So far China has twice shown me a visual sight so stunning it left me speechless. The first was in the Anxi village of Jian Duo, at the stoke of midnight on Chinese New Year, when the whole village lit up from every villager, and I mean every, setting off the fireworks they had been buying all week.
The second time was last week. I stood next to my friend on the top of his hill looking down at his tea field below. The whole field was maybe only as long as a soccer field and was surrounded by trees. On that particular day there was the famous fog that you see in almost all paintings of Huang Shan. Standing in that field surrounded by trees fog the outside world seemed to vanish and life it self merely seemed a dream.
My friend took me around his tea field pointing out the complex exponents of his garden. One of my first questions was how old his plants were, and I was taken back to find out that some reached a whole 200 years old.
The field itself was a picture perfect example of biodiversity. The natural woods surrounding the tea and plants growing between them provided rich soil that did not need fertilizers. My friend pointed out a moss like plant that can only grow in very clean and natural environments. (I.E. no pollution or chemicals) The trees themselves had a purple color to some of the leaves and he explained that was because of the cold winter we had just had.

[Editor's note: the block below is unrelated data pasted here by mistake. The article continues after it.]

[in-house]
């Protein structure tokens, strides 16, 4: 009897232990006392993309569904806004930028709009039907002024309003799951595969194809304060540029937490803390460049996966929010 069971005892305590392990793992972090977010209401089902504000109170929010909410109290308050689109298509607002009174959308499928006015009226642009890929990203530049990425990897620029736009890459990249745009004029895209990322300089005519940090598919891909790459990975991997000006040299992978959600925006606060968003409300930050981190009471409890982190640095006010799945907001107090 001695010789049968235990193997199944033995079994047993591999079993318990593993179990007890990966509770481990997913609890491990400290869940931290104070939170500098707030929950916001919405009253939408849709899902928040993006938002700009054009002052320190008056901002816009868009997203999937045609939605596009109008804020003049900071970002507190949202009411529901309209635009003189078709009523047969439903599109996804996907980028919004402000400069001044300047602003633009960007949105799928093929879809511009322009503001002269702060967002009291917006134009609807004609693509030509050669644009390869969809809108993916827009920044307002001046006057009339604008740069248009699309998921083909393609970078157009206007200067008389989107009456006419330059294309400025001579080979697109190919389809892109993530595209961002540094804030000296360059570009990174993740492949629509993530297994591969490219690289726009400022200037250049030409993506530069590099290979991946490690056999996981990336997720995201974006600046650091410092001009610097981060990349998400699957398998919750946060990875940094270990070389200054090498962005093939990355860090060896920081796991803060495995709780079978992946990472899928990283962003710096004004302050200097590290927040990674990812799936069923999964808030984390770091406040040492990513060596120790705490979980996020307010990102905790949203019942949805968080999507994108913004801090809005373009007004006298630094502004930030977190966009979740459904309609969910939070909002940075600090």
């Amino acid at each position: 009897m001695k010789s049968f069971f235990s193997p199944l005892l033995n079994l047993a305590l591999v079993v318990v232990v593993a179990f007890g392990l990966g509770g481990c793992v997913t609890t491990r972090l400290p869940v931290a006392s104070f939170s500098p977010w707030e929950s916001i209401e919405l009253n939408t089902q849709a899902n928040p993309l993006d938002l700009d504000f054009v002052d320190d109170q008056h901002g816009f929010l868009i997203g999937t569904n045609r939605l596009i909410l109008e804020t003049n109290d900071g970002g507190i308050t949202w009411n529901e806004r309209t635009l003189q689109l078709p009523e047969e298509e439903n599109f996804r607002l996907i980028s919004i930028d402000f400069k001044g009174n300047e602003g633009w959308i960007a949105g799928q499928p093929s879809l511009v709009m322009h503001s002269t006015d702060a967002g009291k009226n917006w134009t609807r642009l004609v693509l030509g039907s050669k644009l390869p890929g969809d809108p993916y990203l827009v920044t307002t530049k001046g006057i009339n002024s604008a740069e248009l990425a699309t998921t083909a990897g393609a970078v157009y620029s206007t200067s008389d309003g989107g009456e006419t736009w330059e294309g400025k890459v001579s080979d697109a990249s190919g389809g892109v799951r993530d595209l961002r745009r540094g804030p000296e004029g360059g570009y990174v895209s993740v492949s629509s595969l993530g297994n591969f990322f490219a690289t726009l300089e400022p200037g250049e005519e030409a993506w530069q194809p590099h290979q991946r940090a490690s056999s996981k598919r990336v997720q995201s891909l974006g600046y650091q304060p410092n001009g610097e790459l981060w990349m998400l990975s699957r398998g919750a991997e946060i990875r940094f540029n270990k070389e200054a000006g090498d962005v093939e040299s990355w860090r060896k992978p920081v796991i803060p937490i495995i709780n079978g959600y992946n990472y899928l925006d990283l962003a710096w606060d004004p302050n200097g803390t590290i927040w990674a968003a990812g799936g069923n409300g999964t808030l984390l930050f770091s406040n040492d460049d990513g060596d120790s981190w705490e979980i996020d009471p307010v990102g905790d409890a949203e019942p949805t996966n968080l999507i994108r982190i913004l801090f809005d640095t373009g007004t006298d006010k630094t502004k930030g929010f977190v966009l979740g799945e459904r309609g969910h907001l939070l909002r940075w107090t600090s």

Most of the trees had started budding, but most were too small. There was the occasional plant with a good sized bud, but not enough to make a batch of tea. (This is an example of uneven budding, a problem that newer made cultivars try to tackle.) He said he would start picking in 7-10 days and invited me back for that time.
He brought me back to his house and showed me where he made his tea. His Sha Qing (kill green) woks and ovens used wood, his baking oven, coal. Even his roller was made out of wood still. Recently I have seen that some people think that Huang Shan Mao Feng is a rolled green tea, when in fact it is only the later picked teas that are rolled. The tea picked earlier, the more sought after ones, are too small and tender to be rolled and honestly don’t need to be. The term mao feng, means the tea took on the natural shape from the process of being made and went under so specialized shape making step.
I left the next morning still moved by everything I had seen the day before. When the majority of tea makers are big businesses or new farmers trying to make a dollar, it almost seemed unreal to experience something so pure. Even as I sit here writing this article I can still feel the deep feeling I felt when I stood on the top of his tea field with the only things visible being tea, trees, and fog.